The effect of an intentional strategy and forming expectations on auditors' identification of fraud risks
Simon, Chad Allan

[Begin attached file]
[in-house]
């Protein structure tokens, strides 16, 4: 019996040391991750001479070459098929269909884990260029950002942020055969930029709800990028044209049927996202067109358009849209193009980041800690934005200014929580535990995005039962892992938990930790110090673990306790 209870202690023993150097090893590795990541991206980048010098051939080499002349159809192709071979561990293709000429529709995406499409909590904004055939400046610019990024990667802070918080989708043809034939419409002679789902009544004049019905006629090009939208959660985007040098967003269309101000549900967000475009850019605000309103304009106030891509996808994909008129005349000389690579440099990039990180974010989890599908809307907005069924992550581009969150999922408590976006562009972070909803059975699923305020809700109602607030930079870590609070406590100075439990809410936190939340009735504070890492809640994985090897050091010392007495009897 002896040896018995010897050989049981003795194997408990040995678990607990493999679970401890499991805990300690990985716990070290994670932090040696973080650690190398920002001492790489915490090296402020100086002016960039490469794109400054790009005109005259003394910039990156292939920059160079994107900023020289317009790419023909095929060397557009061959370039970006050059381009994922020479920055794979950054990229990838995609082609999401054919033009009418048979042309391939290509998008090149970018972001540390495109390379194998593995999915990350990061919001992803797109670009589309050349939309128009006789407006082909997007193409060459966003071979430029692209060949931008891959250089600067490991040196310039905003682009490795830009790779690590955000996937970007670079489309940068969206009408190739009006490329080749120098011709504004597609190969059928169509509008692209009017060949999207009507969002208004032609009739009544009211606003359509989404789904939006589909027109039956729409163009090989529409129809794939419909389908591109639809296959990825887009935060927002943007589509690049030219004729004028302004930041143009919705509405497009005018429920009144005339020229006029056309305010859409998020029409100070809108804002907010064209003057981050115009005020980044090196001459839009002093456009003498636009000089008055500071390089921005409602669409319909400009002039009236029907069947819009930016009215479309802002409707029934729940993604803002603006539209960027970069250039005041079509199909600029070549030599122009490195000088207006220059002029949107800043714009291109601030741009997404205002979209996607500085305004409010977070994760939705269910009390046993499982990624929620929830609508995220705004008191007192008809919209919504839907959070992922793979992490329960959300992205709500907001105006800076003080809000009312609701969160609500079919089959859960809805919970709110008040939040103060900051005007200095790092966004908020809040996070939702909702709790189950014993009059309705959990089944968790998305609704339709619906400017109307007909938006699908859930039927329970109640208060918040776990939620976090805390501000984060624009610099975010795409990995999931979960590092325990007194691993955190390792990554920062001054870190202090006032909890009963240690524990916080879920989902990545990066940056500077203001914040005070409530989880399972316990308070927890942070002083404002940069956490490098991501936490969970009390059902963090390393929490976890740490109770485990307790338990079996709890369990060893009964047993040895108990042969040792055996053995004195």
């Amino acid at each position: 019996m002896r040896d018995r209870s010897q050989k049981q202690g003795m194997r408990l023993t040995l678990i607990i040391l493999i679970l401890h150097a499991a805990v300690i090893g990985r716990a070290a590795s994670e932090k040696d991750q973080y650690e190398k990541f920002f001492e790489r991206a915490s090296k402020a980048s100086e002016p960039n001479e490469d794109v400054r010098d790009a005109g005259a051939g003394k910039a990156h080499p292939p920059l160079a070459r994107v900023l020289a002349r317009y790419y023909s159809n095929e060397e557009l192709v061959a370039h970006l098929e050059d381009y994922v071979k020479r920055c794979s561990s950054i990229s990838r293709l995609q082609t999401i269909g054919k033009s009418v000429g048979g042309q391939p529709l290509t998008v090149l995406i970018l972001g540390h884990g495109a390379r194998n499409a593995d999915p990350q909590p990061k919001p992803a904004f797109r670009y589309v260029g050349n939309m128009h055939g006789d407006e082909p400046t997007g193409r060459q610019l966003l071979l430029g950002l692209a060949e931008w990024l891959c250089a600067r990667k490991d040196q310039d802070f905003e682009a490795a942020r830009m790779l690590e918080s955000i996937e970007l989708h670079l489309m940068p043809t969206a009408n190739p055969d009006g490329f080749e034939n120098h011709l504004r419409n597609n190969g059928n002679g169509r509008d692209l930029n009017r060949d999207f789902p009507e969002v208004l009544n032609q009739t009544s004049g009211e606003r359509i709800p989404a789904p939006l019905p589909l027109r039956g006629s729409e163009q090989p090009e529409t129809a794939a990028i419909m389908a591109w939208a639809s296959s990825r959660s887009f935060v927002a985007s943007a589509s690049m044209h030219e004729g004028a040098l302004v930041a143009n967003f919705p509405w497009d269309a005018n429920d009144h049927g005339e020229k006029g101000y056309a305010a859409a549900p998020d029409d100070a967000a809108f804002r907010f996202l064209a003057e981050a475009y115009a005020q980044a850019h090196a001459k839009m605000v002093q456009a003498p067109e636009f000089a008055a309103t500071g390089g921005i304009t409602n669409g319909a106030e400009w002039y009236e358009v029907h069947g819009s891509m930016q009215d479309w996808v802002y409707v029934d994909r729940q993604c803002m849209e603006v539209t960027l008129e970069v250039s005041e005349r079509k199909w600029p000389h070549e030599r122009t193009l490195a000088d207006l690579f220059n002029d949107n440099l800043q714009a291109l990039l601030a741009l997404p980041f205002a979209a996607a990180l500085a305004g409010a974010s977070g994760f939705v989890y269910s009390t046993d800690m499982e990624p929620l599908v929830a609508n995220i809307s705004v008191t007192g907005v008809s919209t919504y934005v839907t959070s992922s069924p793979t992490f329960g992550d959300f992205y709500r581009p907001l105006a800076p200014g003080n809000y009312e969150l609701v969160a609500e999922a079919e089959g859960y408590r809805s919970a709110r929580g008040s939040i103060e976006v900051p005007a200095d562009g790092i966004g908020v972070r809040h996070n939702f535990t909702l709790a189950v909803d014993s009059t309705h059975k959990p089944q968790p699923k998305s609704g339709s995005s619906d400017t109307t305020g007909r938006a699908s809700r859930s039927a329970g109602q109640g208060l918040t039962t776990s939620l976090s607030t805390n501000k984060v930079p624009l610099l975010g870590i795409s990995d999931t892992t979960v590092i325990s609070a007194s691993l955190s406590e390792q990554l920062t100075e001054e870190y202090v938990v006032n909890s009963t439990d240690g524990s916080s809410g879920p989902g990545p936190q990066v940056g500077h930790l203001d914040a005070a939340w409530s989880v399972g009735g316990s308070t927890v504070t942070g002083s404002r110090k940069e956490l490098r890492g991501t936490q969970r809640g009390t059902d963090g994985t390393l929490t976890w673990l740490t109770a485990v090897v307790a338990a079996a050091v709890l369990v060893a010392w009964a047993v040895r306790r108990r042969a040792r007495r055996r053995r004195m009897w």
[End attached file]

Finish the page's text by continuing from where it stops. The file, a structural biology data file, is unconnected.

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Statement on Auditing Standards No. 99, Consideration of Fraud in a Financial Statement Audit, requires auditors to identify their clients’ fraud risks and select procedures to address those risks (AICPA 2002). Fraud-related tasks can be difficult because they require auditors to think and act strategically (Wilks and Zimbelman 2004a). It is therefore unclear whether auditors can effectively identify fraud risks and whether identifying relevant fraud risks is enough to allow auditors to identify procedures that will effectively target fraud. I experimentally investigate ways to help auditors identify relevant fraud risks (i.e., identify the ways management is most likely committing fraud). I also examine whether auditors who identify more relevant fraud risks subsequently identify more relevant audit procedures that target an actual fraud. I find that auditors who are prompted to explicitly link a client’s fraud red flags and analytical procedure results to client management’s goals identify a higher number of relevant fraud risks than auditors who are not prompted to link this information to client management’s goals. The process of linking relevant information to management’s goals is consistent with an “intentional strategy” (Dennett 1987) that can potentially help auditors detect fraud (Johnson et al. 1993). Auditors who are prompted to use this approach also identify a higher percentage of relevant fraud risks (i.e., total relevant risks identified / total risks identified). Next, auditors who identify a higher number of relevant risks subsequently identify more relevant audit procedures and a higher percentage of relevant procedures. In contrast, auditors who identify a higher number of irrelevant risks identify a higher number of irrelevant procedures and a lower percentage of relevant procedures. Taken together, these results show the importance of helping auditors effectively identify the specific ways that management is most likely committing fraud, which is consistent with AICPA (2003) guidance. When auditors are able to identify a higher number of relevant fraud risks, they can then identify a higher number of procedures that target fraud. Finally, I find that auditors who identify a higher percentage of relevant procedures are less likely to consult with a forensic specialist.